From Middle English consumen, from Old French consumer, from Latin cōnsūmere, cōnsūmō, from con- (“with, together”) + sūmō (“take; consume”), from sub- + emō (“to buy, take”), ultimately from Proto-Indo-European *h₁em- (“to take, distribute”), possibly related to the root *nem- (“to take or give one's due”).
- (Received Pronunciation, UK, General Australian) IPA(key): /kənˈsjuːm/
- (UK, General Australian) IPA(key): /kənˈʃuːm/
- (US) enPR: kən-so͞om, IPA(key): /kənˈsum/
Audio (US) (file) Audio (UK) (file)
- Rhymes: (Received Pronunciation, UK, General Australian) -uːm, (US) -um
- (transitive) To use up.
- The power plant consumes 30 tons of coal per hour.
- (transitive) To eat.
- Baby birds consume their own weight in food each day.
- (transitive) To completely occupy the thoughts or attention of.
- Desire consumed him.
- (transitive) To destroy completely.
- The building was consumed by fire.
- c. 1608–1609, William Shakespeare, “The Tragedy of Coriolanus”, in Mr. William Shakespeares Comedies, Histories, & Tragedies […] (First Folio), London: […] Isaac Iaggard, and Ed[ward] Blount, published 1623, OCLC 606515358, [Act IV, scene vi]:
- If he were putting to my house the brand / That shall consume it.
- 1900, The New Covenant Commonly Called the New Testament of Our Lord and Saviour Jesus Christ (American Standard Version), New York: Thomas Nelson & Sons, Matthew 6:19–20:
- Lay not up for yourselves treasures upon the earth, where moth and rust consume, and where thieves break through and steal: but lay up for yourselves treasures in heaven, where neither moth nor rust doth consume, and where thieves do not break through to steal: […]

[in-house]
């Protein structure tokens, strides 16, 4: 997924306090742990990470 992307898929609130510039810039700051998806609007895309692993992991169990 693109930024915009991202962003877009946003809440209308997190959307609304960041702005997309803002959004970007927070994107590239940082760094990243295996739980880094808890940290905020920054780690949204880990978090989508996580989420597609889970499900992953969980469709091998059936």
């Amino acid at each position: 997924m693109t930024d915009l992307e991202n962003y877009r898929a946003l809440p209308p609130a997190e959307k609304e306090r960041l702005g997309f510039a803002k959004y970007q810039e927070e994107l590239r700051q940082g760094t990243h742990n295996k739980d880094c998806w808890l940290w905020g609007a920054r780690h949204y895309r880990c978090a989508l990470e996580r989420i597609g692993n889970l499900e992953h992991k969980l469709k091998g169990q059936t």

- (intransitive, obsolete) To waste away slowly.
- 1598–1599 (first performance), William Shakespeare, “Much Adoe about Nothing”, in Mr. William Shakespeares Comedies, Histories, & Tragedies […] (First Folio), London: […] Isaac Iaggard, and Ed[ward] Blount, published 1623, OCLC 606515358, [Act III, scene i]:
- Therefore, let Benedick, like cover'd fire, / Consume away in sighs.
- 1748, Samuel Richardson, Clarissa, Letter 441:
- But, sir, you see how weak I am. You must see that I have been consuming from day to day […] .
- 1899, Kate Chopin, The Awakening:
- He assured her the child was consuming at that moment in the next room.
- (economics, transitive, intransitive) To trade money for good or services as an individual.
- In a materialistic society, individuals are taught to consume, consume, consume.
- If you consume this product while in Japan, you may be subject to consumption tax.
- (transitive) To absorb information, especially through the mass media.
- The Internet has changed the way we consume news.
- (use): burn (of energy), use, use up
- (eat): devour, eat, swallow
- (occupy): occupy, overcome, take over
- (destroy): annihilate, destroy, devastate, eliminate, obliterate, raze (of a building), wipe out
- The translations below need to be checked and inserted above into the appropriate translation tables, removing any numbers. Numbers do not necessarily match those in definitions. See instructions at Wiktionary:Entry layout § Translations.
- inflection of :
- first-person singular (eu) present subjunctive of consumar
- third-person singular (ele and ela, also used with você and others) present subjunctive of consumar
- third-person singular (você) affirmative imperative of consumar
- third-person singular (você) negative imperative of consumar
- Informal second-person singular (tú) affirmative imperative form of consumir.
- Formal second-person singular (usted) present indicative form of consumir.
- Third-person singular (él, ella, also used with usted?) present indicative form of consumir.
- Formal second-person singular (usted) imperative form of consumar.
- First-person singular (yo) present subjunctive form of consumar.
- Formal second-person singular (usted) present subjunctive form of consumar.
- Third-person singular (él, ella, also used with usted?) present subjunctive form of consumar.